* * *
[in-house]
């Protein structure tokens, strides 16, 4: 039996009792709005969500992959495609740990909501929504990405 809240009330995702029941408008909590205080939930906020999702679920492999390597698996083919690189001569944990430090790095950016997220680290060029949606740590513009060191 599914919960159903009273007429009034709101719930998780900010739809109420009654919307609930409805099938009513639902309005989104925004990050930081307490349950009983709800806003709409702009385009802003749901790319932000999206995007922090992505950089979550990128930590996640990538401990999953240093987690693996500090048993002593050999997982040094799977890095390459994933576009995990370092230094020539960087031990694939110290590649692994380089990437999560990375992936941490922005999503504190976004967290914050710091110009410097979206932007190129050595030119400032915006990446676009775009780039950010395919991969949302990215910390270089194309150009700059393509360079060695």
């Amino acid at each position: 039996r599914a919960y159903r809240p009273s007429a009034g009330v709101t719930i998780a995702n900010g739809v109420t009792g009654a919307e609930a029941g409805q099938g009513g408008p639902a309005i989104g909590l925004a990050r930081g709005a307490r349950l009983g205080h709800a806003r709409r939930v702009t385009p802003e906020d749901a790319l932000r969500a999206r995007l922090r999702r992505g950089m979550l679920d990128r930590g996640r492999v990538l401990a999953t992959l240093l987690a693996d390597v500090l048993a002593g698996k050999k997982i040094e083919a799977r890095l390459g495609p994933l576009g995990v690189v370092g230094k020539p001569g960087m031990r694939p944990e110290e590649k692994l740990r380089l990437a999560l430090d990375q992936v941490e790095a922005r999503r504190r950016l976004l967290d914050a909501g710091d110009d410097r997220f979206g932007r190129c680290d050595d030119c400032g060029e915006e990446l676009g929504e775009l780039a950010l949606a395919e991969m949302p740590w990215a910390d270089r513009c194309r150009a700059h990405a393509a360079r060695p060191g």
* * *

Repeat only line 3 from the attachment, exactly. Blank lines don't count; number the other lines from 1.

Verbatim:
């Amino acid at each position: 039996r599914a919960y159903r809240p009273s007429a009034g009330v709101t719930i998780a995702n900010g739809v109420t009792g009654a919307e609930a029941g409805q099938g009513g408008p639902a309005i989104g909590l925004a990050r930081g709005a307490r349950l009983g205080h709800a806003r709409r939930v702009t385009p802003e906020d749901a790319l932000r969500a999206r995007l922090r999702r992505g950089m979550l679920d990128r930590g996640r492999v990538l401990a999953t992959l240093l987690a693996d390597v500090l048993a002593g698996k050999k997982i040094e083919a799977r890095l390459g495609p994933l576009g995990v690189v370092g230094k020539p001569g960087m031990r694939p944990e110290e590649k692994l740990r380089l990437a999560l430090d990375q992936v941490e790095a922005r999503r504190r950016l976004l967290d914050a909501g710091d110009d410097r997220f979206g932007r190129c680290d050595d030119c400032g060029e915006e990446l676009g929504e775009l780039a950010l949606a395919e991969m949302p740590w990215a910390d270089r513009c194309r150009a700059h990405a393509a360079r060695p060191g």